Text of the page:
Venezuela is dealing with the most severe economic crisis of its history. Numbers are mind-blowing. Since 2014, the Venezuelan economy has contracted by almost 50 percent. The annual inflation rate reached 80,000 percent last year and three million people have left the country fleeing poverty and political repression.
The last decade has witnessed very few collapses as steep as the one Venezuela is still immersed in, but there are some significant runners-up. Here are three of the sharpest economic meltdowns since 2008.
The Greek Depression
The Great Recession revealed the weaknesses of the Greek economy, which had been hidden for years behind a façade of alleged prosperity. Greece’s budget deficit peaked at 15.4 percent of GDP in 2009, forcing the government to request financial aid due to the impossibility to raise funds in the financial markets. This was the first of the three bailout packages that Greece would receive in exchange for economic reforms aimed at balancing the budget and revitalizing the ailing Greek economy.
The International Monetary Fund estimates that, between 2009 and 2016, Greece’s GDP fell by 26 percent. Unemployment rose dramatically, reaching almost 30 percent of the labor force in 2013. As a result of high deficits, debt rose to unprecedented levels, standing now at 180 percent of GDP. Today Greece is still in a difficult situation, although there seems to be light at the end of the tunnel. Unemployment, though still high, has fallen, the fiscal deficit has turned into a surplus, and economic growth has returned to the Hellenic country.
The Syrian Civil War
The Arab Spring had an uneven impact on the Arab world. Whereas in Tunisia the 2011 protests resulted in the overthrow of longtime dictator Ben Ali and the establishment of a democratic regime, in Syria, the peaceful demonstrations triggered a wave of governmental repression that ended up in civil war that continues until the present day.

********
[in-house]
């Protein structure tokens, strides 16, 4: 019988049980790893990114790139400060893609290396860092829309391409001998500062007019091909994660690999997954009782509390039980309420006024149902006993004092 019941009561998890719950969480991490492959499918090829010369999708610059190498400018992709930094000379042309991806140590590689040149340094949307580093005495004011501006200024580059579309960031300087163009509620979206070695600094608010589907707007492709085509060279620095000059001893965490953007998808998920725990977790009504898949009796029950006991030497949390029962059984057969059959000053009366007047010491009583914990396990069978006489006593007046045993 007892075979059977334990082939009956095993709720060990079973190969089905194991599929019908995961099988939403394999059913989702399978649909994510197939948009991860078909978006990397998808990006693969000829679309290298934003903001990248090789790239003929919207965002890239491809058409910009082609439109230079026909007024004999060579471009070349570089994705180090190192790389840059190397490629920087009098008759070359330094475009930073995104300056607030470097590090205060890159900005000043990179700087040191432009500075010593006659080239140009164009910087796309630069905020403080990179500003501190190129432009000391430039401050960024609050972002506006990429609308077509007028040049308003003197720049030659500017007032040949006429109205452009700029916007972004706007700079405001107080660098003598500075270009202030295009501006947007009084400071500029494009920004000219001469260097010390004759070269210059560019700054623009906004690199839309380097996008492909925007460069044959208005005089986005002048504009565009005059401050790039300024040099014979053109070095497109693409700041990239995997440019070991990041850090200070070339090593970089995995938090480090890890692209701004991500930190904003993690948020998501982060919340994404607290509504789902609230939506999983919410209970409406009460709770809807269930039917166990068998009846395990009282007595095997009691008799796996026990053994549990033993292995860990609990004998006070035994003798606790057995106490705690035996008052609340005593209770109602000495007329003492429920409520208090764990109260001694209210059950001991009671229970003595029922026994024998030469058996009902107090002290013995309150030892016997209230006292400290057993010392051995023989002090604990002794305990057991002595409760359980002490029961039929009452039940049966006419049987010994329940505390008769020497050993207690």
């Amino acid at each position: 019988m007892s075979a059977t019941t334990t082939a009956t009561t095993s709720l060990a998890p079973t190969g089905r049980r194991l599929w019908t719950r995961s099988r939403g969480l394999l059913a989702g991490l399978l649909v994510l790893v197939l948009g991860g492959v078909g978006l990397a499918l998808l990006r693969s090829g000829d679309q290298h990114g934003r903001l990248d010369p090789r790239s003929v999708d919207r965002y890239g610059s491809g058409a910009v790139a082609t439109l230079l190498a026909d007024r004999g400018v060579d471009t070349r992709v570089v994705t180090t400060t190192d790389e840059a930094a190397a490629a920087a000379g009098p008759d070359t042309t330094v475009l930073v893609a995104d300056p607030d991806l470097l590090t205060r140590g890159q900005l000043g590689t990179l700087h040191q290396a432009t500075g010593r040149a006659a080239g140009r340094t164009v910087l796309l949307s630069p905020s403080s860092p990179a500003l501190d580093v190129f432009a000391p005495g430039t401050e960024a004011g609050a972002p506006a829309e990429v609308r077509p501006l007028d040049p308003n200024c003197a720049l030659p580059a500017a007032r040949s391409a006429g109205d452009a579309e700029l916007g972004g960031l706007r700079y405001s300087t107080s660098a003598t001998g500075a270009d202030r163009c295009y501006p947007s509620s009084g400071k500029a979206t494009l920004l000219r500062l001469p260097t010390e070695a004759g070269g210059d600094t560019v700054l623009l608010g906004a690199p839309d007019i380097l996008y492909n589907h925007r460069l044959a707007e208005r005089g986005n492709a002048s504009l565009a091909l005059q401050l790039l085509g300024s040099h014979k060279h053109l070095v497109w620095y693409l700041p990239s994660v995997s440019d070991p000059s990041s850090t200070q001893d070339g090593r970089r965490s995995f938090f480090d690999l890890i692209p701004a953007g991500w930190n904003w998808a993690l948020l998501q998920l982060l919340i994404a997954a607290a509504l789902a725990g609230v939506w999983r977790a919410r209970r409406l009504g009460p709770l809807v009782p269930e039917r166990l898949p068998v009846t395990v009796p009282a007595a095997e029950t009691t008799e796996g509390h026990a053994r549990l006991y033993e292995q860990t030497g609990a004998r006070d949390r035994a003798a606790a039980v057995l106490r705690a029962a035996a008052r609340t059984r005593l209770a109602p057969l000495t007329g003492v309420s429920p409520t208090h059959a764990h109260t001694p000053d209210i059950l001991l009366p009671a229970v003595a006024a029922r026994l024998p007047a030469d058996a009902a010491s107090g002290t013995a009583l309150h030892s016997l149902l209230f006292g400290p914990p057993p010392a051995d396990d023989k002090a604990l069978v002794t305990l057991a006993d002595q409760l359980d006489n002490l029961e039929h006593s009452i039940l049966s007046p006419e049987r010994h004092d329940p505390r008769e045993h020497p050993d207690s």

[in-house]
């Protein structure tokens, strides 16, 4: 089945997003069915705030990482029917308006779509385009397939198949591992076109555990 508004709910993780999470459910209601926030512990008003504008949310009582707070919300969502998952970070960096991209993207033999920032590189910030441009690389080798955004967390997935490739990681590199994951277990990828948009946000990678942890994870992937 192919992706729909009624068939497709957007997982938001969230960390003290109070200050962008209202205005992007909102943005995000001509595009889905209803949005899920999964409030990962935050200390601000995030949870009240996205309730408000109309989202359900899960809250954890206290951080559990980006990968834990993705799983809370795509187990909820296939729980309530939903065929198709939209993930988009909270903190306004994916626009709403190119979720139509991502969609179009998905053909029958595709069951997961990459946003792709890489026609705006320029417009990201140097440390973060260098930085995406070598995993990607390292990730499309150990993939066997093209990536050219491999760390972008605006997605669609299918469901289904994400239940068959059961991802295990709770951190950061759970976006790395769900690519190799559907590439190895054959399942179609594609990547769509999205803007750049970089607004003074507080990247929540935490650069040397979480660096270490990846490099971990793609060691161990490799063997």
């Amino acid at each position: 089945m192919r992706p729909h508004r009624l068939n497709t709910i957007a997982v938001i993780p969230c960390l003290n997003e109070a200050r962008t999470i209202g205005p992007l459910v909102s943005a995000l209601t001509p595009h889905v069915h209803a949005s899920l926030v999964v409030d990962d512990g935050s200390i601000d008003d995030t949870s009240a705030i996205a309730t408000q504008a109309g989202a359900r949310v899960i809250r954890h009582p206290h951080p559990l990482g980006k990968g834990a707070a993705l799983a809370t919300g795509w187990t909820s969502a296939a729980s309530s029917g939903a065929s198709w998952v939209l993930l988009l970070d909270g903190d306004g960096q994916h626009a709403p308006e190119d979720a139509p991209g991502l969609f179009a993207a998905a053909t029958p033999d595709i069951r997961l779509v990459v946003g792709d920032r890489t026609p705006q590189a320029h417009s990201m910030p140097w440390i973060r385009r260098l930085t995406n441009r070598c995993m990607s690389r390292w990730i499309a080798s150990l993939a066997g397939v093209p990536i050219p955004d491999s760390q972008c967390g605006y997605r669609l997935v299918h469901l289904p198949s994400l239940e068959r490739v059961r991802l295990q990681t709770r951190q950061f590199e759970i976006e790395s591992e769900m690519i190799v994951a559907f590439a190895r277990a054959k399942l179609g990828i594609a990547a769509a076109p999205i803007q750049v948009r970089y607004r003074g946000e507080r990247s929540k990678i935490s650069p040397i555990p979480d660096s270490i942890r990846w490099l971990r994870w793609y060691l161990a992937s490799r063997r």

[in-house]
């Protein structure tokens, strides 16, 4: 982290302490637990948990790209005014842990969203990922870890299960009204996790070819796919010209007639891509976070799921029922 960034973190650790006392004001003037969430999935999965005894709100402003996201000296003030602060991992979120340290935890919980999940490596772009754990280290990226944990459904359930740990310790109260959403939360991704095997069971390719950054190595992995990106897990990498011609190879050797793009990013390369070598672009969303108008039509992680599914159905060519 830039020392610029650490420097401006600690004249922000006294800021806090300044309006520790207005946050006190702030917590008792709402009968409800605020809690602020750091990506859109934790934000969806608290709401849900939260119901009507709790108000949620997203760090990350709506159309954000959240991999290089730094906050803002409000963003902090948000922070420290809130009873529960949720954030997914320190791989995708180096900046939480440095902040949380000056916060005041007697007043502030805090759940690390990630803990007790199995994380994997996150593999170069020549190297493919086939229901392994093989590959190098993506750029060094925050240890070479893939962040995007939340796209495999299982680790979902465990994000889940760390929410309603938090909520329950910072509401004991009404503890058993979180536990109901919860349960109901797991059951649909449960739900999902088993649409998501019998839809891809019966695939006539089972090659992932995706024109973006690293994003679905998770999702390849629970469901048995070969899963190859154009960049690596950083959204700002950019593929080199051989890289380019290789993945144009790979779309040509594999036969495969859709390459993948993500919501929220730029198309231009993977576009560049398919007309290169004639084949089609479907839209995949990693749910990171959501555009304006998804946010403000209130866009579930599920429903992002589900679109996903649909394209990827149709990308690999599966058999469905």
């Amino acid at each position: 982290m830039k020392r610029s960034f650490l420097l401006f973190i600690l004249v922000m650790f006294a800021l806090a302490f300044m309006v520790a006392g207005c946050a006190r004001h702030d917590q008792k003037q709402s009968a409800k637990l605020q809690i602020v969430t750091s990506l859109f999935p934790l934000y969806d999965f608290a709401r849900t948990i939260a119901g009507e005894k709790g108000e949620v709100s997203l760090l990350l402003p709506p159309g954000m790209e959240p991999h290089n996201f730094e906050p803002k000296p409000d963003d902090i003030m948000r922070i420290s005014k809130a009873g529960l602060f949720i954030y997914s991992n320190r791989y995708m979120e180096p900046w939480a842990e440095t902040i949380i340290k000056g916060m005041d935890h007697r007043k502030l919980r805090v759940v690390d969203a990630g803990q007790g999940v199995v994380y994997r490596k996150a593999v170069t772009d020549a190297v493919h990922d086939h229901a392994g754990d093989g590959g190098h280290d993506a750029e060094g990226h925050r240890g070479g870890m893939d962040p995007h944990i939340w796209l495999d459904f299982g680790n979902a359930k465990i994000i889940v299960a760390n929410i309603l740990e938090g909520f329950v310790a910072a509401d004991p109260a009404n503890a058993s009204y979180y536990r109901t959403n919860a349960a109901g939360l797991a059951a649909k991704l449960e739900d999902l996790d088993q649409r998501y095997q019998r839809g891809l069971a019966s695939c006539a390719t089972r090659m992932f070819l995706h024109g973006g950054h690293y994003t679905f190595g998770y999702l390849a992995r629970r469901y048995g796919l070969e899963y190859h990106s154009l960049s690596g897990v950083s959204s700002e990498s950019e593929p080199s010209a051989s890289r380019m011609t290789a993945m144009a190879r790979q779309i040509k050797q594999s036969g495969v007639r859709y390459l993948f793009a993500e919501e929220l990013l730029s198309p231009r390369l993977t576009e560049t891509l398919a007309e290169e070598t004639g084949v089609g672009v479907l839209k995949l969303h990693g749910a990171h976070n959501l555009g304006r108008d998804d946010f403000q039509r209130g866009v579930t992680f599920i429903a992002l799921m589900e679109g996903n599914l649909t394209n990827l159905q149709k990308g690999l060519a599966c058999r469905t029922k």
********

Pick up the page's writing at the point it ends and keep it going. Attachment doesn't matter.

According to a World Bank’s report, Syria’s real GDP decreased by an astonishing 63 percent in the period 2011-2016. This means that Syria’s productive capacity has more than halved since the beginning of the war. Due to the conflict as well as economic sanctions, exports went down by 92 percent between the 2011 and 2015 and 75 percent of the workforce are either unemployed or inactive.
Life expectancy has returned to levels of 1988 and millions of Syrians have fled the country in search for a better life. Although the conflict is expected to be over in a matter of months, it will take decades for Syria to heal the wounds of one of the most devastating wars of the last decades
The Baltic Recession
The Great Recession hit the Baltic countries severely. Only between 2008 and 2009, the Baltic economies shrank by 13 to 19 percent. Unemployment went up in all three countries, surpassing 20 percent in Latvia in late 2009. In addition, Lithuania and Latvia saw their fiscal deficits skyrocket, reaching almost 10 percent of GDP.
By 2011, however, Lithuania, Estonia, and Latvia had recovered from the crisis and were growing at a rate of six percent or higher. A credible fiscal adjustment and some structural reforms got the Baltic economies back on the path of economic growth and prosperity in scarcely three years.
[Image Credit: Flickr-Carlos Díaz CC BY 2.0]
Luis Pablo de la Horra is a PhD Candidate in Economics at the University of Valladolid in Spain. He has been published by several media outlets, including The American Conservative, CapX and the Foundation for Economic Education.